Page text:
Ohio State Buckeyes: Former Ohio ‘Mr. Football’ still looking for best spot

Position decision may come down to heart vs. head for Cade Stover.

Finding the answer to a key Ohio State football question this spring could come down to heart vs. head.

A victory for the latter had Cade Stover back at tight end Tuesday when reporters were allowed to view the first three periods of practice.

Ohio State’s No. 2 tight end, he played 223 snaps as a sophomore last year on offense but appeared to be in line or a large role this season with Jeremy Ruckert graduating.

However, when injuries and transfers left the Buckeyes low on linebackers late last year, Stover started helping out on that side of the ball.

He ended up starting on defense in the Rose Bowl and found the familiar task of closing ball-carriers’ paths preferable to opening them.

“I think when he got over there he realized that he loves being over there at linebacker because he can play with that edge,” Ohio State head coach Ryan Day said.

Stover, 6-foot-4, 255-pounds, had six tackles against Utah in the Rose Bowl, and the All-Ohio linebacker from Mansfield Lexington High School beamed afterward when talking about what it had been like to be back on defense.

“Oh, it felt so good,” he said in Pasadena. “There’s so much emotion built up onto that. I can’t even describe how good it felt.”

Day and offensive coordinator Kevin Wilson — who also coaches the tight ends — both said Stover’s position would ultimately be his decision but expressed the desire to make his next move permanent.

He began the spring on defense, but the linebacker room has gone from nearly empty to overflowing since the end of last season.

Not only have multiple injured players returned, the coaching staff also added Arizona State transfer Chip Trayanum and true freshmen C.J. Hicks and Gabe Powers.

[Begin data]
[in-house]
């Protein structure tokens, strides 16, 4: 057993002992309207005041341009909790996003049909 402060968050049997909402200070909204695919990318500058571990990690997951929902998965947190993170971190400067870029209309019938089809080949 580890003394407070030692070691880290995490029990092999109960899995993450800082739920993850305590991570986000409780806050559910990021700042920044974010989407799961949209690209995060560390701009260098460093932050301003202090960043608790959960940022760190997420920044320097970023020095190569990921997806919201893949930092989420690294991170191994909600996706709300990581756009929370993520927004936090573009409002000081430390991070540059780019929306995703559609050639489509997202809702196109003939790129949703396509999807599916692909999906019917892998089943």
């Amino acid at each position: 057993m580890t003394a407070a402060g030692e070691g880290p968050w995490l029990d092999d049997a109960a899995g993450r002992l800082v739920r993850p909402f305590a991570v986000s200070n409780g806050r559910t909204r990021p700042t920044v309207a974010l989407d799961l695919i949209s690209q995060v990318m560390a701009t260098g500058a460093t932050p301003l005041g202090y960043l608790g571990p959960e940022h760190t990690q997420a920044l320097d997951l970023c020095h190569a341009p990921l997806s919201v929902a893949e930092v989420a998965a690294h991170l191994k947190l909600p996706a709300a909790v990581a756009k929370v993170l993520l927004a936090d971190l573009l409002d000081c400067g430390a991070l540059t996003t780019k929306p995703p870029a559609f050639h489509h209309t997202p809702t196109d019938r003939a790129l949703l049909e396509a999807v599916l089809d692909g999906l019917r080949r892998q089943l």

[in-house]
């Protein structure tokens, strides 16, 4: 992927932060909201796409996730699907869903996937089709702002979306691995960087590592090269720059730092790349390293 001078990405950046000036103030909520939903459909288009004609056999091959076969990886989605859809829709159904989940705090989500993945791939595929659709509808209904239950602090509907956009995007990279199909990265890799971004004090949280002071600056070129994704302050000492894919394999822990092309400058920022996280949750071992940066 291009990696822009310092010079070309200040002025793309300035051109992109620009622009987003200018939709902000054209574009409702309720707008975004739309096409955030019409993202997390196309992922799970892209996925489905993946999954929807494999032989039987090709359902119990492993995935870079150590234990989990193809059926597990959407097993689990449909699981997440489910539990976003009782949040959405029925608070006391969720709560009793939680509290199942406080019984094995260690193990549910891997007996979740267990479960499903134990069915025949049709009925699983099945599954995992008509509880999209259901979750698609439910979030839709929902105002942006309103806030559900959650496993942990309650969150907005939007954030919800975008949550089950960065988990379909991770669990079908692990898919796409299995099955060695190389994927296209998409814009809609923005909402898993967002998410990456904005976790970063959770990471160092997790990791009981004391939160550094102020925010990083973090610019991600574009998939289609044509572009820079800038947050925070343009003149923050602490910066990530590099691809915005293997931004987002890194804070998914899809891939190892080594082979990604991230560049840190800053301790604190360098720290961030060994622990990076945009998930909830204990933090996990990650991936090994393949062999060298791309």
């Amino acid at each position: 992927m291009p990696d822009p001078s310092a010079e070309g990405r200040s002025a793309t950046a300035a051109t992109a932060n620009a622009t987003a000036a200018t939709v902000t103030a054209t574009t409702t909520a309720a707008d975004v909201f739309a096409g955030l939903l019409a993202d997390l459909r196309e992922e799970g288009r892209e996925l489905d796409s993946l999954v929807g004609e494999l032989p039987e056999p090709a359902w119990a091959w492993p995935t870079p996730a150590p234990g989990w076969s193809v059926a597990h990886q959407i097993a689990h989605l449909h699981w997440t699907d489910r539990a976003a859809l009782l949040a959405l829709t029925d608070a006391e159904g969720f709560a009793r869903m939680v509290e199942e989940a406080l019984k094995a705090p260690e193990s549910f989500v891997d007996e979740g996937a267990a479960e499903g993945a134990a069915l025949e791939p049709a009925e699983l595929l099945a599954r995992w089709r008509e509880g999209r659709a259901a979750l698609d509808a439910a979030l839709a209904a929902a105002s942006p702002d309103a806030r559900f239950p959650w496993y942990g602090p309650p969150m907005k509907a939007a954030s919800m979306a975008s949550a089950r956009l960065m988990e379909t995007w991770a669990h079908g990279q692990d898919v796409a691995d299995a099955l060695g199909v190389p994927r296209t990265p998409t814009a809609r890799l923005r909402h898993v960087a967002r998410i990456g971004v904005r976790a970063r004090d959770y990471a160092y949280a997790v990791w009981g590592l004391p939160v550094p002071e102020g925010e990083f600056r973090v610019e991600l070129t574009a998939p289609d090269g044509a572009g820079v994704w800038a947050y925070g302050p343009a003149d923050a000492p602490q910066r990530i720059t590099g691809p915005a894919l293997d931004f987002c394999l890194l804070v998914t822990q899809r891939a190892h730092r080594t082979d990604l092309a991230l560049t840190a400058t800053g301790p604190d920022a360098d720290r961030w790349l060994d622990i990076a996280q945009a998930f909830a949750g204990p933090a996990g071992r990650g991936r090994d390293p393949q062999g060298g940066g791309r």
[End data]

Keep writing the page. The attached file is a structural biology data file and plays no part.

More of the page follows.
New defensive coordinator Jim Knowles’ base defense also happens to be a 4-2-5, meaning there are likely to be fewer snaps available for linebackers this fall and for the foreseeable future.

Meanwhile, the elder statesman in the tight ends room — sixth-year senior Mitch Rossi — is not practicing this spring while he recovers from surgery. That had Wilson down to four scholarship players — Joe Royer, Sam Hart, Gee Scott Jr. and Bennett Christian.

Wilson sounds happy with their progress, but Stover could be a more complete package at a position he often describes as half left tackle, half wide receiver.

“He’s a little bit bigger than some of those guys in the blocking piece, but to be good, you need to do it all,” Wilson said.

This move might be the last, but the coaches indicated that has not been determined.

“Today he came back just to give it a go here a little bit,” Wilson said. “We’ll see how it’s going. He’s doing good at ‘backer, too. There’s a bunch of linebackers.

“To me if he just trust his heart, and that’s where his heart takes him, I think he’ll be good at it. If his heart leads him to be on defense, I would say he needs to stay there, so I didn’t ask him to come back or coach Day didn’t ask him to come back. He’s the guy that said, ‘Hey, as we’re going through this, can I give it a shot and let’s see?’ So that’s where we’re at.”

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